Saturday, 7 March 2009
On March 3rd, the BBC show Horizon aired an episode titled "What's the Problem with Nudity?"
The show is very interesting. It takes 8 volunteers who have never been nude in public and subjects them to a variety of experiments involving nudity to measure their reactions. What is great is that the networks makes no attempt to hide anything. All parts of the body are shown. I wonder if the CBC would be as tolerant.
The show also explores why we are the only "nude" mammal. They try to answer why humans lost their fur and when. Apparently being nude has given us a tremendous evolutionary advantage. They also theorize on why we kept hair in a few areas. They report on a study which, by analyzing Lice, estimates when we lost our fur and when we began wearing clothing. Another segment talks about how we determine the gender of other people without necessarily looking at genitals.
There are some inconsistencies in the documentary. For example they try to explain the shame that humans feel when nude by saying that "all humans are sensitive to sexual modesty" even in cultures where nudity is normal. They never quite explain what this "sexual modesty" but they accept that, in some cultures, nudity is normal and accepted. In this segment, Prof. Dan Fessler, an evolutionary psychologist at UCLA, seems to believe that shame at being nude (sexual modesty) is an innate characteristic developed naturally through evolution. He believes that we developed body shame in order to reinforce monogamy.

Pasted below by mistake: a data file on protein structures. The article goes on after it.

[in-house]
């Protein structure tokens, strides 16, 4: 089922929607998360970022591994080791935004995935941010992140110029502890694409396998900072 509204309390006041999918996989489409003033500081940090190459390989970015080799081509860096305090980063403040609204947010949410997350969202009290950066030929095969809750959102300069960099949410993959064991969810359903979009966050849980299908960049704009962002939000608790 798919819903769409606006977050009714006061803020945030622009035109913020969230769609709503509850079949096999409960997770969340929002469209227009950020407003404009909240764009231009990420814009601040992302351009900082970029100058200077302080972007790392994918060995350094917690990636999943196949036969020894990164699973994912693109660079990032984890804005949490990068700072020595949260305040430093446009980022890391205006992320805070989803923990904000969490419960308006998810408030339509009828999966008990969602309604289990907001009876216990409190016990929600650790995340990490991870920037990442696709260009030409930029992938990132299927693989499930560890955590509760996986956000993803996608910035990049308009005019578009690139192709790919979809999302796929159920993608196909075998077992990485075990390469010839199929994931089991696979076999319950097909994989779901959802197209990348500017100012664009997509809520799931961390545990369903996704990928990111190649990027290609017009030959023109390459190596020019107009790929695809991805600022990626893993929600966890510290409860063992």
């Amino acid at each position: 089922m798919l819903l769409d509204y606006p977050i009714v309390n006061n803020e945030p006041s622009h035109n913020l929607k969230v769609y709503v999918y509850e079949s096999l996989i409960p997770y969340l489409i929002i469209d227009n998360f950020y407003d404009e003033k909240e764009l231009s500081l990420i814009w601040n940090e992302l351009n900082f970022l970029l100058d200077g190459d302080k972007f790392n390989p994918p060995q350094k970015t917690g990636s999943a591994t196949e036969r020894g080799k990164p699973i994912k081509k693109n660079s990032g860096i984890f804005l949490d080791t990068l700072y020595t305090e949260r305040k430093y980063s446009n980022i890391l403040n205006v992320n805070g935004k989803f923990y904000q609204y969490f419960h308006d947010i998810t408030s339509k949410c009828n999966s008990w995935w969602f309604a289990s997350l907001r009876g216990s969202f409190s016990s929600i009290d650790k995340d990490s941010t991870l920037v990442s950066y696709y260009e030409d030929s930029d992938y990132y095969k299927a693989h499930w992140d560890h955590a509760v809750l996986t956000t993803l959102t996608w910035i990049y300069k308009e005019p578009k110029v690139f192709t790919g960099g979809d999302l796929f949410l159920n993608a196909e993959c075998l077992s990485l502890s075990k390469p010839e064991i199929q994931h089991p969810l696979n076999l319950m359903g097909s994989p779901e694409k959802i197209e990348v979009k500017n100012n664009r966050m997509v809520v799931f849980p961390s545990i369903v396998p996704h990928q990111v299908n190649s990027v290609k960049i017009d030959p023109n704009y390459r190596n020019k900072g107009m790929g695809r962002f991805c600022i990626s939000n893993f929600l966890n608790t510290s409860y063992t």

Yet in the end, the volunteers are so comfortable with nudity that the organizers actually sound surprised by how quickly and easily 8 strangers became comfortable being nude together. The narrator remarks that "despite the potential for embarrassment, our subjects seem to be enjoying themselves."
In the final nude wine & cheese reception, the volunteers appear almost as comfortable with each other (after only 48 hours) as long-time naturists. In the end, the moderator concludes that "we're not born with sexual modesty" and adds that "so long as everyone agrees we can create new rules and avoid the risk of offense just like in a nudist camp."
The episode website:
A write-up about the show:
The show can't be viewed online through the BBC. It is restricted to UK residents only. However, I found it on another website:
Labels: BBC Horizon nudity experiment